Glamorous celebrity Chan Chan Clare, a pioneer in Myanmar's burgeoning fashion scene, was the cynosure of all eyes as she glided across to the table in a tiny sequinned dress.
"Sorry I'm late," said the bubbly 22-year-old model and singer, ordering a soft drink from the hovering, rapt waiters before sitting down to discuss the latest sartorial trends in the army-ruled country.
She is busy promoting her first solo album and named singing stars Beyonce and Celine Dion as her main influences, but Chan Chan made her name through clothes modelling, a job she claimed "every girl" in Myanmar wants.
"More and more girls like to wear short skirts. We're growing every day and finding every new fashion. We go on the Internet and chat and see lots of fashion from the West and Asia," she said.
"So in the last three years we've had more confidence to wear these kind of things. No one looks at you if you wear short pants... It's not a problem now."
The military regime appears to disagree.
"Decadent alien culture such as scanty dresses is unacceptable in Myanmar society," said a recent comment piece in the New Light of Myanmar newspaper, a junta mouthpiece.
"Appropriate measures need to be taken by one and all to protect own culture," the English language article warned.
Myanmar's traditional dress, which is still mandatory in high schools, universities and most state workplaces, is the demure "longyi" -- a sheet of cotton or silk cloth wrapped around the waist which runs to the feet.
Sported by the country's detained democracy icon Aung San Suu Kyi in her rare public appearances, the often intricately patterned and brightly coloured longyi is still widely worn by both men and women across the country.
But the younger generation, especially urbanised young women, are increasingly shunning the national garb and embracing unconventional alternatives as they brush aside concerns about morals and modesty.
"Now they know the fashion has developed in our country and now they feel very comfortable wearing short skirts. They know the freedoms. They believe in themselves and they've got lots of self-confidence," said Chan Chan.
Male fashions are evolving too -- there's a growing taste for the rock music-inspired youth style known as "emo", for example -- but women's changing dress sense has unsurprisingly drawn more attention in the conservative nation.
One expatriate worker suggested the noticeable development began in the commercial hub Yangon after the regime moved the seat of government and its officials away from the city in 2005.
The timing coincided with the "Korean wave" -- the South Korean cultural invasion that has swept up Myanmar as it floods much of Asia and the wider world with its soap operas, films, "K-pop" and clothing.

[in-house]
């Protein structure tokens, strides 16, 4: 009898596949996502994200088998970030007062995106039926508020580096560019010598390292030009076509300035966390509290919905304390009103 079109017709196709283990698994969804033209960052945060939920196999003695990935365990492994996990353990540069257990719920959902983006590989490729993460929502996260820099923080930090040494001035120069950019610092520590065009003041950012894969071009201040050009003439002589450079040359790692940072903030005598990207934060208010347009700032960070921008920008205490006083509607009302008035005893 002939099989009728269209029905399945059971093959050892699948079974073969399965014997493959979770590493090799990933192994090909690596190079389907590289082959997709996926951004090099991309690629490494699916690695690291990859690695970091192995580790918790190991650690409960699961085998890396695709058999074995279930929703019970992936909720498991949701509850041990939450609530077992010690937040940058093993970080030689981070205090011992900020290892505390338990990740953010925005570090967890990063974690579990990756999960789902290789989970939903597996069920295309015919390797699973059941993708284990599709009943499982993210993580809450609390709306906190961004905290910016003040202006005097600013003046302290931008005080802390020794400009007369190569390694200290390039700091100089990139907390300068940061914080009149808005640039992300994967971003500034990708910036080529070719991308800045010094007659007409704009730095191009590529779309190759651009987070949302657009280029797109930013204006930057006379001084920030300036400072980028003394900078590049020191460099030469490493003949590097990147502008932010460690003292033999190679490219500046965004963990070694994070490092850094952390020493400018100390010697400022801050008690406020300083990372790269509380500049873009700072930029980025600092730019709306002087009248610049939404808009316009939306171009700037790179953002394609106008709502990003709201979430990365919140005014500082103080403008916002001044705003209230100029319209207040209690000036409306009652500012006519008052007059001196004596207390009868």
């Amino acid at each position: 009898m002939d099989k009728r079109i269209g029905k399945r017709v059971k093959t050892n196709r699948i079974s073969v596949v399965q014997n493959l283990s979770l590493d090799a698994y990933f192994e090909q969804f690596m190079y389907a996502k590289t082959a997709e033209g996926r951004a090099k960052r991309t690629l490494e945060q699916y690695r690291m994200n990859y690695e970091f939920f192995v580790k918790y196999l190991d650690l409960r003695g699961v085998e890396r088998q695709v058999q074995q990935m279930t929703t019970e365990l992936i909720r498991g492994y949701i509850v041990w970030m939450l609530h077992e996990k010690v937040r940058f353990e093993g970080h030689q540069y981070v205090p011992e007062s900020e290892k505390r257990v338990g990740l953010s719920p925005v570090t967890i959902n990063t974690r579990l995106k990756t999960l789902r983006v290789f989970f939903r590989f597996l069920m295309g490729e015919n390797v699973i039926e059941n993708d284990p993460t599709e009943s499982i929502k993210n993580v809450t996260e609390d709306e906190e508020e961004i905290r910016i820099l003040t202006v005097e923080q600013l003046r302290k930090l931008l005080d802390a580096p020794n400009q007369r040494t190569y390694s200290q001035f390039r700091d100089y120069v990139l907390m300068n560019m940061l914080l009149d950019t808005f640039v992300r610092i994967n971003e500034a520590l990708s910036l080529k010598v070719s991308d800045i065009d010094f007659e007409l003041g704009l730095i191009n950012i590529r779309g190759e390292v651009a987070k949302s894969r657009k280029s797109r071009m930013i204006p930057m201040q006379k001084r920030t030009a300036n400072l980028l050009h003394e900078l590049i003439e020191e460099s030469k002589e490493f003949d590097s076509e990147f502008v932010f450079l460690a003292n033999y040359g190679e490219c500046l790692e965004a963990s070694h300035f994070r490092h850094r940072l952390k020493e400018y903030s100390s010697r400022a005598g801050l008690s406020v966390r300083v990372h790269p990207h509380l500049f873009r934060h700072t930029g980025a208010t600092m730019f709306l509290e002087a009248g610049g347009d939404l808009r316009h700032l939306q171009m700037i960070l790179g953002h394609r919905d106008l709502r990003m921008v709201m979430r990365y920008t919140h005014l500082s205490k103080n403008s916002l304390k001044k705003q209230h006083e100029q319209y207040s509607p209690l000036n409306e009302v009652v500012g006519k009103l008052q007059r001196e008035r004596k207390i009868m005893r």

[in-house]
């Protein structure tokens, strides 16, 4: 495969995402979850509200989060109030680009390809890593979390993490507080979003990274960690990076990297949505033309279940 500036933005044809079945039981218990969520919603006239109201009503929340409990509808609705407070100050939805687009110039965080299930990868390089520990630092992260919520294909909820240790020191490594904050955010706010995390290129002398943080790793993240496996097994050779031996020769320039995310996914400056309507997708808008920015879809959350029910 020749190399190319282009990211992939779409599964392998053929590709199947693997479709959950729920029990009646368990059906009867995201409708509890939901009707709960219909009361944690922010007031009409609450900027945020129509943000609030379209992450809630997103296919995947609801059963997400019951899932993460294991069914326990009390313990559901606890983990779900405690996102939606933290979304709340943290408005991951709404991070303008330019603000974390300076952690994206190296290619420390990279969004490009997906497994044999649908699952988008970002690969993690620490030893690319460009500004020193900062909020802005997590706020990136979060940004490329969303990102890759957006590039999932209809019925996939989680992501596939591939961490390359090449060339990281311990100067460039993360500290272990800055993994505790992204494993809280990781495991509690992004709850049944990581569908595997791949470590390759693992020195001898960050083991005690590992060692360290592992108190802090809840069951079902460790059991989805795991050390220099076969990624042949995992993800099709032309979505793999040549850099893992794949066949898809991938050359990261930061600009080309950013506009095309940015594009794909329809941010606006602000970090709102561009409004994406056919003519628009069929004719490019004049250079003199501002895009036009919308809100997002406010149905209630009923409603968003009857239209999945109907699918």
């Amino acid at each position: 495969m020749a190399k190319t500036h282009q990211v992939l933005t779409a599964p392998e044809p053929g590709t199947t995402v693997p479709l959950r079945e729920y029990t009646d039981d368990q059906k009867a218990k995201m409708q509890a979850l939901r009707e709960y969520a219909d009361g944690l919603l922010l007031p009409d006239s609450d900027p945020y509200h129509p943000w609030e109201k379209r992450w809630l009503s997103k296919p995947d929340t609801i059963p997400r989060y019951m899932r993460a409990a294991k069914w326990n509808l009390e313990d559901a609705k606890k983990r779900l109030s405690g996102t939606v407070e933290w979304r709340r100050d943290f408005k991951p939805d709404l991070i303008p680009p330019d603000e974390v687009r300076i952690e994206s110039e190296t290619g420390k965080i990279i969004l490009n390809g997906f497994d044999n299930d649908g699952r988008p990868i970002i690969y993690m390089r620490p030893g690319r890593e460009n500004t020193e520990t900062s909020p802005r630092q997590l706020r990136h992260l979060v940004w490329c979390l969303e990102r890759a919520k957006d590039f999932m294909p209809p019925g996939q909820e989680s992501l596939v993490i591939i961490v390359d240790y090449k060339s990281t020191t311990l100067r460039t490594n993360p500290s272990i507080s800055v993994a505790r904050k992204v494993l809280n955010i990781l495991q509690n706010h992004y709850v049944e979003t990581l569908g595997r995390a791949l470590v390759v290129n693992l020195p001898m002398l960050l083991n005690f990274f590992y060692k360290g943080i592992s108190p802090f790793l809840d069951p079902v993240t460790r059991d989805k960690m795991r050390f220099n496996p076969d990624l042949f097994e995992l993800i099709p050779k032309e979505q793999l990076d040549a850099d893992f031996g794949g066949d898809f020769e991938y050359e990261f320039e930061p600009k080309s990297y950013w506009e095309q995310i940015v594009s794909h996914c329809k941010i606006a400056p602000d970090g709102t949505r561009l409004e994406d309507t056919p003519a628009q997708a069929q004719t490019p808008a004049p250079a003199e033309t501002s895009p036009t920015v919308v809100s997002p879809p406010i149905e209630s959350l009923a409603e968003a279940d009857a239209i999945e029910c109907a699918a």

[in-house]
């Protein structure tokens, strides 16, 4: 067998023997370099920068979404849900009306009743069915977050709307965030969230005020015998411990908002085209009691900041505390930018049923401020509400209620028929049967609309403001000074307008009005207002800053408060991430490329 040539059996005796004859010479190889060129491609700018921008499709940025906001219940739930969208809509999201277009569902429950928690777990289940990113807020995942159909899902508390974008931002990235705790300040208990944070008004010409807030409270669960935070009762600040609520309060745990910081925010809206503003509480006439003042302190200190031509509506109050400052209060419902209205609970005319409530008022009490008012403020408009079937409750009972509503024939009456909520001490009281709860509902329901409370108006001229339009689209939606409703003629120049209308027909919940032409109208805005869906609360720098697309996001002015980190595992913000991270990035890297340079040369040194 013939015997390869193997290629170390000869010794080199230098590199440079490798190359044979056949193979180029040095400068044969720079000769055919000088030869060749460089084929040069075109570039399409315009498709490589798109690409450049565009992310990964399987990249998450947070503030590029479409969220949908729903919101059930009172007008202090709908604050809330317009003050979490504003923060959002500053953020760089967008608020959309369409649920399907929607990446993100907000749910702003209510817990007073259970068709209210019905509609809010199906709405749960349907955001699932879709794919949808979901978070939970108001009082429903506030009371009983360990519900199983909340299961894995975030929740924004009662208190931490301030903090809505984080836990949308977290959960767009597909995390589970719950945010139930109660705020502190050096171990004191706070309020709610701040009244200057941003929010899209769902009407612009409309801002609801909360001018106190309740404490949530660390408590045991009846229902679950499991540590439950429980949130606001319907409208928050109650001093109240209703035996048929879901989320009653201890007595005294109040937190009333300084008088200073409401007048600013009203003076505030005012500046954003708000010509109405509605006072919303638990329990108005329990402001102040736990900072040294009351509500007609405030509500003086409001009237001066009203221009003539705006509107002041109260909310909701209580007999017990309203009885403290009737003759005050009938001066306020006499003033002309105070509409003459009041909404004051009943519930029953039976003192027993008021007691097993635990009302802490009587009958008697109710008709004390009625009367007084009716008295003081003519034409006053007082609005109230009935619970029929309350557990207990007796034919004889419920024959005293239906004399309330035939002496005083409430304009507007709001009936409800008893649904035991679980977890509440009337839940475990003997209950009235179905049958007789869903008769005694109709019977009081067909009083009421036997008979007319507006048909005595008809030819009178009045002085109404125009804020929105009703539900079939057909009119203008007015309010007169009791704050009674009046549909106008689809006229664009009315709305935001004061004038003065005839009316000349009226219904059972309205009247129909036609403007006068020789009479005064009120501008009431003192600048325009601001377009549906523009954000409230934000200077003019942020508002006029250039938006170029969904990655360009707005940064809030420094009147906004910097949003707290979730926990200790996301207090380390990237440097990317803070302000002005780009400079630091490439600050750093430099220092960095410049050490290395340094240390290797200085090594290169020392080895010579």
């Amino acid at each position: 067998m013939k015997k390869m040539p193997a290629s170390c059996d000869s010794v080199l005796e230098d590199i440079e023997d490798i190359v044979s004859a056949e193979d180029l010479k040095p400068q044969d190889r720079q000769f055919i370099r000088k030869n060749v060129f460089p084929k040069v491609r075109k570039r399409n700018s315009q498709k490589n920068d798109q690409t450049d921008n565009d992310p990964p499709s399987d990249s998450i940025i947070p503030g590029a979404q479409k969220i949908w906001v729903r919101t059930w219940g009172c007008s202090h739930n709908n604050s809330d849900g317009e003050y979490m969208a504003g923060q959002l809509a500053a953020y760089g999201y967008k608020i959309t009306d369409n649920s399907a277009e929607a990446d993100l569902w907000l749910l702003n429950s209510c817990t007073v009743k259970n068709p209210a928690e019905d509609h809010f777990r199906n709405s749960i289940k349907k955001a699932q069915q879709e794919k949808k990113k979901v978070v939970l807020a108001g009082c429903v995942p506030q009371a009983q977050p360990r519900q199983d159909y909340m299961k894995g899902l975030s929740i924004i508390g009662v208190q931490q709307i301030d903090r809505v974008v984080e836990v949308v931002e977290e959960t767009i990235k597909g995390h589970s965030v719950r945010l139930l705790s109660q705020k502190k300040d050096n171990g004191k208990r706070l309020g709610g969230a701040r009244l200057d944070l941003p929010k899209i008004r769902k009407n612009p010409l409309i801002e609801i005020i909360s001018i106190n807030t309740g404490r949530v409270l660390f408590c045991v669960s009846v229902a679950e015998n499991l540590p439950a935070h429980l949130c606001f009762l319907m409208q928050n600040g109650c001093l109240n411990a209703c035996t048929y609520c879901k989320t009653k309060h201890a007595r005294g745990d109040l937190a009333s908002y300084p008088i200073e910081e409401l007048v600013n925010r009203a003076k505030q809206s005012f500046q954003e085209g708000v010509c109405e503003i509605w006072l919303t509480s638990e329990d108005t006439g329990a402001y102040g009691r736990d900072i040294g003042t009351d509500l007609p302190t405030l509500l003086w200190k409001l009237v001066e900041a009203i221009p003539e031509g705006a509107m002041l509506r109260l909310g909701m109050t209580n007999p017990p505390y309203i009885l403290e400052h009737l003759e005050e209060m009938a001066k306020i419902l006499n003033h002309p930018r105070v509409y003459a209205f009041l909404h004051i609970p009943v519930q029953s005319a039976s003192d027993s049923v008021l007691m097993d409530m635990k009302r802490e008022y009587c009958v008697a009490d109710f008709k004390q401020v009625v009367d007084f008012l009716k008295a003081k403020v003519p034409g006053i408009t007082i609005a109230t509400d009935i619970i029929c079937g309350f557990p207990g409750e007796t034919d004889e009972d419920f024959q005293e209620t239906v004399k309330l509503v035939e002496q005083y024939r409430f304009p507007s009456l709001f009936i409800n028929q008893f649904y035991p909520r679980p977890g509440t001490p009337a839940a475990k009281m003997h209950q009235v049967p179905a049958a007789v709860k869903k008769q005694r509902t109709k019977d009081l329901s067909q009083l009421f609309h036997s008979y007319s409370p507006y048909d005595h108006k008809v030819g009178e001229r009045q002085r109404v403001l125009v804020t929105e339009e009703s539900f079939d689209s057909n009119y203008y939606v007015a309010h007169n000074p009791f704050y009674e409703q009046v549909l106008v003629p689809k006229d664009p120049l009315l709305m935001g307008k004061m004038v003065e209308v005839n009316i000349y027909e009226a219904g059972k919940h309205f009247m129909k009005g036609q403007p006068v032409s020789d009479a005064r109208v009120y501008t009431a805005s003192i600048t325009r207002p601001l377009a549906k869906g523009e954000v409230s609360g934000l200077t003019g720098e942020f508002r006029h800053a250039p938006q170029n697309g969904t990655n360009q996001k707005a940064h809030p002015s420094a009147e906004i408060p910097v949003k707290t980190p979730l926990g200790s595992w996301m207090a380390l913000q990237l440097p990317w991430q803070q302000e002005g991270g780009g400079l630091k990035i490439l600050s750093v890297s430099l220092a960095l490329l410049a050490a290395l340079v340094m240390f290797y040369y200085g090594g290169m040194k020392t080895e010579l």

"South Koreans look so fabulous and stylish in our eyes," enthused Chan Chan, who said the top K-wave fashion items -- such as little skirts and jackets, shorts and leggings -- were easy to buy and wear in Myanmar.
The craze for all things Korean is particularly striking in a nation widely known for its impoverished and isolated status after decades of military rule. Even Korean celebrity look-alike contests are now held in Yangon.
"The problem is that Myanmar's traditional fashion cannot overcome the Korean fashion," said designer Ma May Myo. "It can't compete because young girls want to wear something light and different and cute.
"They want to show off and you can't do that in a longyi."
The 34-year-old dressmaker, who set up her popular label in Yangon five years ago, said the demand from her customers for Korean-influenced styles shows no signs of abating.
"The situation has changed a lot," she said. "We can see through the Internet what is happening abroad: what designers are doing and the latest trends. It's not difficult like it was before."
In November, Myanmar is holding its first election in two decades, but observers are widely expecting an unfree and unfair poll that will keep the army regime in charge under a cloak of civilian rule.
Aung Naing Oo, a Myanmar analyst based in Thailand, said that the lack of political change was unlikely to curtail the evolution of fashion or the desire of Myanmar's youngsters to emulate their more affluent Asian neighbours.
"I don't think the military can actively stop something like that, a cultural invasion," he said. "The new generation is wanting something different after being choked for so long."
Ma May Myo said there have been attempts to modernise the style of the longyi, with Myanmar's officials sponsoring designers to promote the traditional dress.
"But the people don't listen. They put on the clothes they want," she said. "It's a good, exciting time for fashion in Myanmar."